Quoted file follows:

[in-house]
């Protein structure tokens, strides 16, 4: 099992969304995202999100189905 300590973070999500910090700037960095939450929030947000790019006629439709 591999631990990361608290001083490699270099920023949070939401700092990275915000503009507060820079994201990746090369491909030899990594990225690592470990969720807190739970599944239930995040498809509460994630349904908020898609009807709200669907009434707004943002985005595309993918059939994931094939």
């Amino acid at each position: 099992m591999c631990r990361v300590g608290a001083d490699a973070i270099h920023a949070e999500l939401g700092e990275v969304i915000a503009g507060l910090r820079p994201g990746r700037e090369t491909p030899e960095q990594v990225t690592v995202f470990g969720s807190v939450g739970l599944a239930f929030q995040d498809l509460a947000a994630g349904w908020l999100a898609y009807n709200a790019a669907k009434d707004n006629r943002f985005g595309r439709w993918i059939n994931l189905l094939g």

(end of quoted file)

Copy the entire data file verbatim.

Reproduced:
[in-house]
């Protein structure tokens, strides 16, 4: 099992969304995202999100189905 300590973070999500910090700037960095939450929030947000790019006629439709 591999631990990361608290001083490699270099920023949070939401700092990275915000503009507060820079994201990746090369491909030899990594990225690592470990969720807190739970599944239930995040498809509460994630349904908020898609009807709200669907009434707004943002985005595309993918059939994931094939």
């Amino acid at each position: 099992m591999c631990r990361v300590g608290a001083d490699a973070i270099h920023a949070e999500l939401g700092e990275v969304i915000a503009g507060l910090r820079p994201g990746r700037e090369t491909p030899e960095q990594v990225t690592v995202f470990g969720s807190v939450g739970l599944a239930f929030q995040d498809l509460a947000a994630g349904w908020l999100a898609y009807n709200a790019a669907k009434d707004n006629r943002f985005g595309r439709w993918i059939n994931l189905l094939g």